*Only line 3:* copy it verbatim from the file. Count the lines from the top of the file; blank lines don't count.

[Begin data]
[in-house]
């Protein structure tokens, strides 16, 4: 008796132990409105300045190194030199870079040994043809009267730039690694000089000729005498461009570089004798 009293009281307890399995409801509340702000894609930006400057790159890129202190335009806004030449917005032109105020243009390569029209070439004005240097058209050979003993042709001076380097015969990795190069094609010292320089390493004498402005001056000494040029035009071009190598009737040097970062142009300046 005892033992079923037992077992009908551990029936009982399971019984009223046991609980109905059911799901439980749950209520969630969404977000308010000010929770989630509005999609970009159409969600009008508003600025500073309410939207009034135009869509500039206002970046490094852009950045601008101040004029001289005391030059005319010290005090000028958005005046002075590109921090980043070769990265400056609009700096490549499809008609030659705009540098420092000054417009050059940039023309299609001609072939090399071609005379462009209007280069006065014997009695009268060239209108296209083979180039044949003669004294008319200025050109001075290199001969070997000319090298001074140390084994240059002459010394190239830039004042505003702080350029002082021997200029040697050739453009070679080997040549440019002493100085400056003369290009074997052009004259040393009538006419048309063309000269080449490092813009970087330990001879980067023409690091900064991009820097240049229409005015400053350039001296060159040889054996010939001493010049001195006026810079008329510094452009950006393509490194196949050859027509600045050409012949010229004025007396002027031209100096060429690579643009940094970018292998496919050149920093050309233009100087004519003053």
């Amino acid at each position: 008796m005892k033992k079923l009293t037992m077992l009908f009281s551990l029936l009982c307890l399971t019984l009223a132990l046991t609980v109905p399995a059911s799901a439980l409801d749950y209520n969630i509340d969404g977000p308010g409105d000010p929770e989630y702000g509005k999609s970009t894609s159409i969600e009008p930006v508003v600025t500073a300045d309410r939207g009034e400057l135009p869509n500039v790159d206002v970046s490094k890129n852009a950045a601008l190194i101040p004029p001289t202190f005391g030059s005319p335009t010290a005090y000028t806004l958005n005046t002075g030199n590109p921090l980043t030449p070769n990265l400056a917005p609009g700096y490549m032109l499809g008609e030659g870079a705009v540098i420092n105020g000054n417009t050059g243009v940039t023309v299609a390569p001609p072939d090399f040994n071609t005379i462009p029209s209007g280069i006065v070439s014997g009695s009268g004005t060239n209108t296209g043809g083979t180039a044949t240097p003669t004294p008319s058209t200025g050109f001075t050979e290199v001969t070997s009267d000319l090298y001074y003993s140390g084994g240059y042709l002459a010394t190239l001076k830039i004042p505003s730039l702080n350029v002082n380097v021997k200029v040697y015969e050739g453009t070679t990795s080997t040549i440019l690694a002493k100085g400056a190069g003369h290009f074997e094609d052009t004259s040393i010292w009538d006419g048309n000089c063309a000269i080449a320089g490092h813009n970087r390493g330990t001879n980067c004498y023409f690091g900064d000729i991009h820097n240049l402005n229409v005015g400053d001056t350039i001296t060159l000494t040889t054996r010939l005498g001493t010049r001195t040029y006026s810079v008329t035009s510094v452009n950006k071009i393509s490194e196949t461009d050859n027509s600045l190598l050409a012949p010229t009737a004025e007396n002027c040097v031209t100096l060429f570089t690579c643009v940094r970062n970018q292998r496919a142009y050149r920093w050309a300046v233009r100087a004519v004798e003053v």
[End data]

């Amino acid at each position: 008796m005892k033992k079923l009293t037992m077992l009908f009281s551990l029936l009982c307890l399971t019984l009223a132990l046991t609980v109905p399995a059911s799901a439980l409801d749950y209520n969630i509340d969404g977000p308010g409105d000010p929770e989630y702000g509005k999609s970009t894609s159409i969600e009008p930006v508003v600025t500073a300045d309410r939207g009034e400057l135009p869509n500039v790159d206002v970046s490094k890129n852009a950045a601008l190194i101040p004029p001289t202190f005391g030059s005319p335009t010290a005090y000028t806004l958005n005046t002075g030199n590109p921090l980043t030449p070769n990265l400056a917005p609009g700096y490549m032109l499809g008609e030659g870079a705009v540098i420092n105020g000054n417009t050059g243009v940039t023309v299609a390569p001609p072939d090399f040994n071609t005379i462009p029209s209007g280069i006065v070439s014997g009695s009268g004005t060239n209108t296209g043809g083979t180039a044949t240097p003669t004294p008319s058209t200025g050109f001075t050979e290199v001969t070997s009267d000319l090298y001074y003993s140390g084994g240059y042709l002459a010394t190239l001076k830039i004042p505003s730039l702080n350029v002082n380097v021997k200029v040697y015969e050739g453009t070679t990795s080997t040549i440019l690694a002493k100085g400056a190069g003369h290009f074997e094609d052009t004259s040393i010292w009538d006419g048309n000089c063309a000269i080449a320089g490092h813009n970087r390493g330990t001879n980067c004498y023409f690091g900064d000729i991009h820097n240049l402005n229409v005015g400053d001056t350039i001296t060159l000494t040889t054996r010939l005498g001493t010049r001195t040029y006026s810079v008329t035009s510094v452009n950006k071009i393509s490194e196949t461009d050859n027509s600045l190598l050409a012949p010229t009737a004025e007396n002027c040097v031209t100096l060429f570089t690579c643009v940094r970062n970018q292998r496919a142009y050149r920093w050309a300046v233009r100087a004519v004798e003053v």